What is a trade mark?
A trade mark (TM) is a sign that a business uses to mark their products and services. This way, their customers can easily identify and distinguish them from the goods and services of other traders. Trade marks are not limited to just being a name or logo; a trade mark can be a letter, number, phrase, sound, smell, colour, shape, image and/or design of packaging. Examples of trade marks are McDonald’s iconic golden arches in the ‘M’ shape, and Cadbury using a specific shade of purple for their chocolate packaging.
Do I need to register a trade mark?
Your trade mark is your business identity and an important aspect of your marketing. Using and protecting your trade mark helps your customers find your products and services, and avoids confusion in the marketplace. The more successful your business is, the more valuable your trade mark will become.
A way to legally protect your trade mark is by registering it with the national trade mark office. With a registered trade mark in place, you are entitled to use the official registered trade mark symbol ® which warns your competitors that your branding is protected and must not be copied without your consent.
You are not legally required to register your trade mark, but without registration, enforcing your rights can be very challenging, costly and risky. A Certificate of Registration also provides easy proof that you are the owner of your trade mark.
Protecting your trade mark
The process of registering your trade mark consists of 5 stages; filing, examination, acceptance, publication and registration. You can find more information on these stages here.
As a trade mark owner, it is your responsibility to monitor the market for any potential infringements of your trade mark. If you would like to register your trade mark in Australia or any other jurisdiction, please feel free to contact us for a free consultation.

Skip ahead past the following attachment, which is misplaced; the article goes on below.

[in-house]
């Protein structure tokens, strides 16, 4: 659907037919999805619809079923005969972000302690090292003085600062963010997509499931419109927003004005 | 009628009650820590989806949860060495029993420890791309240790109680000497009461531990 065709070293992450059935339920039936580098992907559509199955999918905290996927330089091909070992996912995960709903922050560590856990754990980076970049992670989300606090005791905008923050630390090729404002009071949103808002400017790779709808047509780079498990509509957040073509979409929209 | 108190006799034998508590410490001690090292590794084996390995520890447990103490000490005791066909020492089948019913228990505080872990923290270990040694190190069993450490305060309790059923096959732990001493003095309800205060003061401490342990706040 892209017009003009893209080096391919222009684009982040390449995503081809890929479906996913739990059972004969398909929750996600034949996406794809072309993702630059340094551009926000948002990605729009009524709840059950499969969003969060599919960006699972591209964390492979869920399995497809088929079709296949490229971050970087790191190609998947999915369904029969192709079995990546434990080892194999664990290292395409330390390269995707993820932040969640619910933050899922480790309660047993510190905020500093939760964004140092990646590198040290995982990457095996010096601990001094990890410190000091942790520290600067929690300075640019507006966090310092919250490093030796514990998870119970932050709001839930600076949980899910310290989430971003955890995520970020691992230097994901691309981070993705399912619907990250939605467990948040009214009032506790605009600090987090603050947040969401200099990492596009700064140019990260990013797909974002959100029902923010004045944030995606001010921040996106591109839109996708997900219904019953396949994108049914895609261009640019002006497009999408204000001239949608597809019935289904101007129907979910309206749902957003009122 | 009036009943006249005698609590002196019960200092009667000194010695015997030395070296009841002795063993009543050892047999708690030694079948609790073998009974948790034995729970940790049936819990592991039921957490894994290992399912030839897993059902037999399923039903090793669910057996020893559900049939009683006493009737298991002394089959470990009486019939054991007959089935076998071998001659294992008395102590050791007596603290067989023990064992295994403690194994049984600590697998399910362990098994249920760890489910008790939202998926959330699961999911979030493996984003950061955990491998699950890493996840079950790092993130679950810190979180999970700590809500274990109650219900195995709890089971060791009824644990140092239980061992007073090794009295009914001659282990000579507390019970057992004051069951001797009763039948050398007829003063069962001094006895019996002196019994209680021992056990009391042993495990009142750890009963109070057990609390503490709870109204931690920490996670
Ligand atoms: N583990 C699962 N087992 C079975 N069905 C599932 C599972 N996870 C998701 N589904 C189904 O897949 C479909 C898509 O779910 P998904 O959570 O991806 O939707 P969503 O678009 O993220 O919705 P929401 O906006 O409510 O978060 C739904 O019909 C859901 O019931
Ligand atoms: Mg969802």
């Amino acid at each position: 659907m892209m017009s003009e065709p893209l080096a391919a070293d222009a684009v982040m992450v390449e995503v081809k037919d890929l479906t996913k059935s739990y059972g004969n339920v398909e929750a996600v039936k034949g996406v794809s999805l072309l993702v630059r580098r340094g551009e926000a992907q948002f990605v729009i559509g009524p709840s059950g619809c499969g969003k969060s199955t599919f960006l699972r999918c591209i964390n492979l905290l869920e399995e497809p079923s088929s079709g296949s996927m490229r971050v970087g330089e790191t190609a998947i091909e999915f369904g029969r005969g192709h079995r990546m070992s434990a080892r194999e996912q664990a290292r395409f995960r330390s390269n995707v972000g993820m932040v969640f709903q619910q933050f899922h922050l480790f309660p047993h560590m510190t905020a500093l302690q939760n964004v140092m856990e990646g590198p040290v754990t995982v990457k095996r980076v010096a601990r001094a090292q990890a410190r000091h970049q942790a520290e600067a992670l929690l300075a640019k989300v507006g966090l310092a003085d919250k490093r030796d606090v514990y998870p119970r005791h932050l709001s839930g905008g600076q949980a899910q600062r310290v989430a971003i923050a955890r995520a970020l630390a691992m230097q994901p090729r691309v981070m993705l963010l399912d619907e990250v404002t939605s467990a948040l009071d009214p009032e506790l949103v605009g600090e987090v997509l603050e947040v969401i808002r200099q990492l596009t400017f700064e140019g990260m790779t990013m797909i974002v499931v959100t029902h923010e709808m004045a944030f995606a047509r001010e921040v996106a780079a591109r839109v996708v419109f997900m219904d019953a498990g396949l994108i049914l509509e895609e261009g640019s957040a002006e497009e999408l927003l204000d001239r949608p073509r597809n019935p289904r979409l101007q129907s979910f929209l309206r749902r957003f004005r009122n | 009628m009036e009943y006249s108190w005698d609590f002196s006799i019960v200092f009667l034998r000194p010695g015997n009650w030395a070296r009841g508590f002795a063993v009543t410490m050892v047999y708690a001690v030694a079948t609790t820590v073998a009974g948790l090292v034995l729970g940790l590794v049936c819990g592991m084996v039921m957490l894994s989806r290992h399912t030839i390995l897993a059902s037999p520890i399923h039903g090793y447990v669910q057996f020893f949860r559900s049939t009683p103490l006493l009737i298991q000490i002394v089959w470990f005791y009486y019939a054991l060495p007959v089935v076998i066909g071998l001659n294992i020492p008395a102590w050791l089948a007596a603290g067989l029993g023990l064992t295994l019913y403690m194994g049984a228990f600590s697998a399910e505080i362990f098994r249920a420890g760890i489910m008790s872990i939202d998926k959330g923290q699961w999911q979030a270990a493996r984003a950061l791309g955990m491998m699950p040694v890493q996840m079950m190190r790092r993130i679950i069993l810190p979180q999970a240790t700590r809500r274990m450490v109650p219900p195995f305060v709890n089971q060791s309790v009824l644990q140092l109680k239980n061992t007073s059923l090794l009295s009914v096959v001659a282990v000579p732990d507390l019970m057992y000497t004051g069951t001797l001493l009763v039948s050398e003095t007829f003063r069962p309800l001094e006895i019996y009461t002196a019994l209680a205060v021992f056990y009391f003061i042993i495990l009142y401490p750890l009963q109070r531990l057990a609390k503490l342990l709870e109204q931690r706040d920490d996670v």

Want to know more about trade marks?
Learn more about trade marks by reading our recent blog articles:
- What is genericide, and how to prevent it – if over time, a trade mark becomes so commonly used by the general public that it is associated with the goods and services sold, it loses its distinctiveness and in turn becomes descriptive, such as Hoover, Velcro and Jacuzzi.
- Testarossa, and how Ferrari lost its most famous car through non-use – due to non-use of the Testarossa trade mark, Ferrari lost the right to use the brand.
- Hashtag trade marks #ProtectYourIP – hashtags have the ability to increase a brand’s popularity, and draw customer’s attention – it’s even possible to trade mark a hashtag.
- Was the inventor of the fidget spinner robbed? – Catherine Hettinger invented the fidget spinner in 1993, but in 2005 she let her trade mark lapse. Hasbro subsequently took over the trade mark, and begun profiting from fidget spinners, by selling thousands week.